Sec. 803 (b) (2) (B): Imposition of a "fine" is a good idea, but poses certain technical issues: Where will the proceeds of the "fine" go? We suggest that it be added to the royalty fund being distributed to the other parties. Does the imposition of a "fine" require due process safeguards such as a hearing? How do the CRJs determine "bad faith"? We presume that "bad faith" will be determined based on the record and will not require further evidentiary fact-finding. Under this process, we would not object to making the "fine" discretionary. This could be achieved by use of the word "may" instead of "shall."
Sec. 803 (b) (3): Even if all the stated requirements are not met, deciding cases on papers alone should be allowed if all the parties agree to that procedure (thus saving costs).
Sec. 803 (c) (2): So that absence from a rehearing is not prejudicial, add at end of last sentence: "and no adverse inference shall be drawn from a party's lack of participation."
Sec. 803(d)(3). References to "jurisdiction" should be changed to "power" or "authority."
Sec. 6 of the bill provides that the Act and amendments to the Act take effect thirty days after enactment (with certain exceptions). Sec. 803 (e) (1) (B) authorizes to be appropriated such sums as may be necessary to pay the costs of proceedings. If an appropriation is not received, a technical problem could occur insofar as the old CARP system will have been abolished with no funds to support the new CRJ system. Hence, a further exception to the effective date provision might be considered to ensure a smooth transition.
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H.R. 1417 makes changes that affect existing and future actions under sec. 115. NMPA and RIAA will provide comments on these changes shortly.
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The following comments and proposals are made by the RIAA, as they apply only to both secs. 112 and 114, and it is the only party to this memorandum involved in both those proceedings:
Scheduling of Rate Adjustment Proceedings Under Sections 112 and 114: The amendments in H.R. 1417 schedule sec. 112 proceedings for all classes of licensees (preexisting subscription services, preexisting satellite digital audio radio services, eligible nonsubscription transmission services and new subscription services) for 2007, 2012 and at 5-year intervals thereafter. The amendments to sec. 114(f)(1)(A), however, establish a different schedule for the adjustment of performance royalties for preexisting subscription services and the preexisting satellite digital audio radio services. Those services are scheduled to have rate adjustment proceedings in 2006, 2011 and at 5-year intervals thereafter.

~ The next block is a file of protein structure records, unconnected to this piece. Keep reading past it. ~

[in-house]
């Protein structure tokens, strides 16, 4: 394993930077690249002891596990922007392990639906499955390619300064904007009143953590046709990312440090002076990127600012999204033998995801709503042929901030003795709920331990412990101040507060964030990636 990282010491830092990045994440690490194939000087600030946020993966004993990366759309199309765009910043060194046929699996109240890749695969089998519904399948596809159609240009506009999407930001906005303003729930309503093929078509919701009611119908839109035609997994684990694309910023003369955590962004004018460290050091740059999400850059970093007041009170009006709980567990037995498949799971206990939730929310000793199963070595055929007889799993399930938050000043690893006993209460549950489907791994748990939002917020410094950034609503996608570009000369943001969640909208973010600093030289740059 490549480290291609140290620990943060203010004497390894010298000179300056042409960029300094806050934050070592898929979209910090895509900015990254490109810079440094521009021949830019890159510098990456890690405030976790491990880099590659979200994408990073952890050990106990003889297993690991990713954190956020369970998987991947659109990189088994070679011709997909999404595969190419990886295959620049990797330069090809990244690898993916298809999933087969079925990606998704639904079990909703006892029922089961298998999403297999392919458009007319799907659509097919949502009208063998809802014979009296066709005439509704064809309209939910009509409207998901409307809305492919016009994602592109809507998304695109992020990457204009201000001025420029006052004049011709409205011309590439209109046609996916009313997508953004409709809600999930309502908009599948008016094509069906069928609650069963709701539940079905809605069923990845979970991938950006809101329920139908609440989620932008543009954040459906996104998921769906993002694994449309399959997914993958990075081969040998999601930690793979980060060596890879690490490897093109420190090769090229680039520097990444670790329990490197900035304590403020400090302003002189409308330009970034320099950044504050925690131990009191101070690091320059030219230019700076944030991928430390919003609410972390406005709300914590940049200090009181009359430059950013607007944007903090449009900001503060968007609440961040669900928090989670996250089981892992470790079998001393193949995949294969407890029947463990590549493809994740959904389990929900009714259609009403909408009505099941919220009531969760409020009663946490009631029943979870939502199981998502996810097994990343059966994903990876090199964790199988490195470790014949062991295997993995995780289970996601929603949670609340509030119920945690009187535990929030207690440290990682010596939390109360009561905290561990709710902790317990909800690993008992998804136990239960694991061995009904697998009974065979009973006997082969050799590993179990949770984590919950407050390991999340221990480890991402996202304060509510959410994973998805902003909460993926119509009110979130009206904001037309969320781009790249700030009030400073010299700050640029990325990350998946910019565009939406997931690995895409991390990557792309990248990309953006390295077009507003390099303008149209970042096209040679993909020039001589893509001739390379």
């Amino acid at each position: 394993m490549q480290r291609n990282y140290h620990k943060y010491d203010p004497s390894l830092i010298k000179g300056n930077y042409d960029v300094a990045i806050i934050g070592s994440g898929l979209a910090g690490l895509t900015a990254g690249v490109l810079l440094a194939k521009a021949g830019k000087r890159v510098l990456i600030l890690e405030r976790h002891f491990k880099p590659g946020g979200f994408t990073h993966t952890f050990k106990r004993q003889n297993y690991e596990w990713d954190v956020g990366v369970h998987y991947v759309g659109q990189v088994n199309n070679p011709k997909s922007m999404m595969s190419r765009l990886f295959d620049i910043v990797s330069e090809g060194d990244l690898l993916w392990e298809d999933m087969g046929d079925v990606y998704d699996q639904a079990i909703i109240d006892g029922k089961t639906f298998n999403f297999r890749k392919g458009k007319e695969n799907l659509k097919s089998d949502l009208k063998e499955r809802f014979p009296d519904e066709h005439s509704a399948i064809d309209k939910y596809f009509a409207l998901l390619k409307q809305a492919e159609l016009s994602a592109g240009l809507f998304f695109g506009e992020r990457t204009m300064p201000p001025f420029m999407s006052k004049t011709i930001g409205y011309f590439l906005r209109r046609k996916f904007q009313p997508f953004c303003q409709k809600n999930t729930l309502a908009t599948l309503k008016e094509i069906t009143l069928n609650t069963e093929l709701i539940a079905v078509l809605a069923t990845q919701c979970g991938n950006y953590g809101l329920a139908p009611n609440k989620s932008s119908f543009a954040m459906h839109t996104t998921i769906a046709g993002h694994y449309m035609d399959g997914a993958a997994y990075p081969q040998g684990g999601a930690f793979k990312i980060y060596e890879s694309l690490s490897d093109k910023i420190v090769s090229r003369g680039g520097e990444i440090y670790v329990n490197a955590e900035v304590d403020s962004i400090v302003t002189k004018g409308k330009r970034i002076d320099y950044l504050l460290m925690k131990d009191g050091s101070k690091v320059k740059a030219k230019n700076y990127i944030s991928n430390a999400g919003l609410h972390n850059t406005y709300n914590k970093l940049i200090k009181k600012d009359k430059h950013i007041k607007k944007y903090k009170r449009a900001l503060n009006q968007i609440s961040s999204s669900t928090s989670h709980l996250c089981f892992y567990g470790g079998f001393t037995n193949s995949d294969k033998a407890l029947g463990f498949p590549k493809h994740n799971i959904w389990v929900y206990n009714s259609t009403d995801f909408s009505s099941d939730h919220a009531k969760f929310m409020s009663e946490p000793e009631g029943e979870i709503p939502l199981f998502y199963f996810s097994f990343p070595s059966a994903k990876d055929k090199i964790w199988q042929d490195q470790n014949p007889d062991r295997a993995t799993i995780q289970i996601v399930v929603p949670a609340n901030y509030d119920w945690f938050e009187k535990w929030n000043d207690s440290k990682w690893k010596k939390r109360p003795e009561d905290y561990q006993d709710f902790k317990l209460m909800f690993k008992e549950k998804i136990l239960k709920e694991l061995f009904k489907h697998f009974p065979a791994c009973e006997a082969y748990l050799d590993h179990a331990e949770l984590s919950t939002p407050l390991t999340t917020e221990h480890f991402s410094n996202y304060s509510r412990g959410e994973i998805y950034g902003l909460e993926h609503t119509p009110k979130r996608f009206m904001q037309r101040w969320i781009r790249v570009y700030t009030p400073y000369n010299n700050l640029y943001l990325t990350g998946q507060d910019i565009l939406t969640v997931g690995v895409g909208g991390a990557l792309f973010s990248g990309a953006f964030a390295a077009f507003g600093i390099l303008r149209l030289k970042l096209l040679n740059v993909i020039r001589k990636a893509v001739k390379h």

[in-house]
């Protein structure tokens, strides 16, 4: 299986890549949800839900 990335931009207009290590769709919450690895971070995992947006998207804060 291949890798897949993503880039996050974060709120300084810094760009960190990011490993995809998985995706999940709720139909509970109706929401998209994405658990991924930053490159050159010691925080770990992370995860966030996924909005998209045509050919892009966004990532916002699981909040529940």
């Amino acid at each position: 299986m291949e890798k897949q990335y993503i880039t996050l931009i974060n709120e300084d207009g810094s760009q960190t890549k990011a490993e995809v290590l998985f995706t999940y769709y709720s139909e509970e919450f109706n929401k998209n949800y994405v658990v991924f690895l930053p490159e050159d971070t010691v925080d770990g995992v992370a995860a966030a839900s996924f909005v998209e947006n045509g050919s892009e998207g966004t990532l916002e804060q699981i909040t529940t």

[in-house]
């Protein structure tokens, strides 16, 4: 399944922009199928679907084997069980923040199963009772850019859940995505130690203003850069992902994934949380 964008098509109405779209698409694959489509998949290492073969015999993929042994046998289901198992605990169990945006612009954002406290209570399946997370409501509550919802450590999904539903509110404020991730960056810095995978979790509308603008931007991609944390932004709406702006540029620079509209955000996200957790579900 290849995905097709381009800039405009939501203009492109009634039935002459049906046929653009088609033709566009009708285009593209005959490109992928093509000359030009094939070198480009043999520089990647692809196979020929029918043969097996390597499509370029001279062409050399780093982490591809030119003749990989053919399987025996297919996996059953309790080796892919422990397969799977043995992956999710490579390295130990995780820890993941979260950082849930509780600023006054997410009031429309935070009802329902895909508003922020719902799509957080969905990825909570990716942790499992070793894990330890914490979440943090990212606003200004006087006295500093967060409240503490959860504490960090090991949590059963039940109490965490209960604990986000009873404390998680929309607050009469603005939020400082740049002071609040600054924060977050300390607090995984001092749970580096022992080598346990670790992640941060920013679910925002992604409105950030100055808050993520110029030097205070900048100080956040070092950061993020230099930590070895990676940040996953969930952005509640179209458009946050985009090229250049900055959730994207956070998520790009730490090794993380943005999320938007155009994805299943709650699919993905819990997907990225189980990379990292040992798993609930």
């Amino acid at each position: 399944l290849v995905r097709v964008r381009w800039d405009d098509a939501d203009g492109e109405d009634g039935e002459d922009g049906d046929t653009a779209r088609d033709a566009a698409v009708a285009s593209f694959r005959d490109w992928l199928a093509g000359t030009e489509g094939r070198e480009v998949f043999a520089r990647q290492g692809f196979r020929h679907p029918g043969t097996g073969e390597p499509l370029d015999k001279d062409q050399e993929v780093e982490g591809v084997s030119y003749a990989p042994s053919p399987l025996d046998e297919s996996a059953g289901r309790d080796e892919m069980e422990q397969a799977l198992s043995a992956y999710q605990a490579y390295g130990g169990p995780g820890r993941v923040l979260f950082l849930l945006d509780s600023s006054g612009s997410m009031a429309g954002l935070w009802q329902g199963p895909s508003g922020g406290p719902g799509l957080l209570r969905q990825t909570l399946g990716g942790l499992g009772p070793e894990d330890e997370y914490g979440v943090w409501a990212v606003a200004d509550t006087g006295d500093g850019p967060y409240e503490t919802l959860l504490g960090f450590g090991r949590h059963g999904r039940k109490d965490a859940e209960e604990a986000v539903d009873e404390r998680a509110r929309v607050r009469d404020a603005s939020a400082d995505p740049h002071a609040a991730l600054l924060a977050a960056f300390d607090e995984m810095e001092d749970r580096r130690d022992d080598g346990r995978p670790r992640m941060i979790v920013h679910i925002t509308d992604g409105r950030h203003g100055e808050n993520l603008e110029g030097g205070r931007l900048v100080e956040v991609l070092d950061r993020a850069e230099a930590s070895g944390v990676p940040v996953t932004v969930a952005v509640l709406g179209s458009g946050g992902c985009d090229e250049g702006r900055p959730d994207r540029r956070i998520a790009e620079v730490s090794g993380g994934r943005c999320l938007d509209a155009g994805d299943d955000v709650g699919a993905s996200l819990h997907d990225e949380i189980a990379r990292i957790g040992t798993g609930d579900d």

We believe the sec. 112 and 114 licenses for a particular class of services should run concurrently. By this we mean that the proceeding to establish rates and terms for the statutory licenses relied upon by preexisting satellite digital audio radio services ("SDARS"), for example, should be conducted at the same time rather than having the sec. 114 rate adjustment proceeding for the SDARS conducted in one year and the sec. 112 rate adjustment proceeding for the SDARS conducted in a subsequent year. We do not believe that it is more cost or time efficient to force copyright owners, on the one hand, and statutory licensees, on the other hand, to participate in two different proceedings in different years to establish performance royalties and ephemeral royalties, respectively, when the reproduction rights granted under sec. 112 and the performance rights granted under sec. 114 are inextricably intertwined for each class of service.
We propose that the bill be changed to provide for sec. 112 and 114 proceedings for (1) preexisting subscription services and preexisting satellite digital audio radio services to be conducted on the same schedule (e.g., starting in 2006 and at 5-year intervals thereafter, as is currently contemplated under the amendments set forth on page 37, lines 8-12) and (2) eligible nonsubscription transmission services and new subscription services to be conducted on a different schedule (e.g., starting in 2007 and at 5-year intervals thereafter).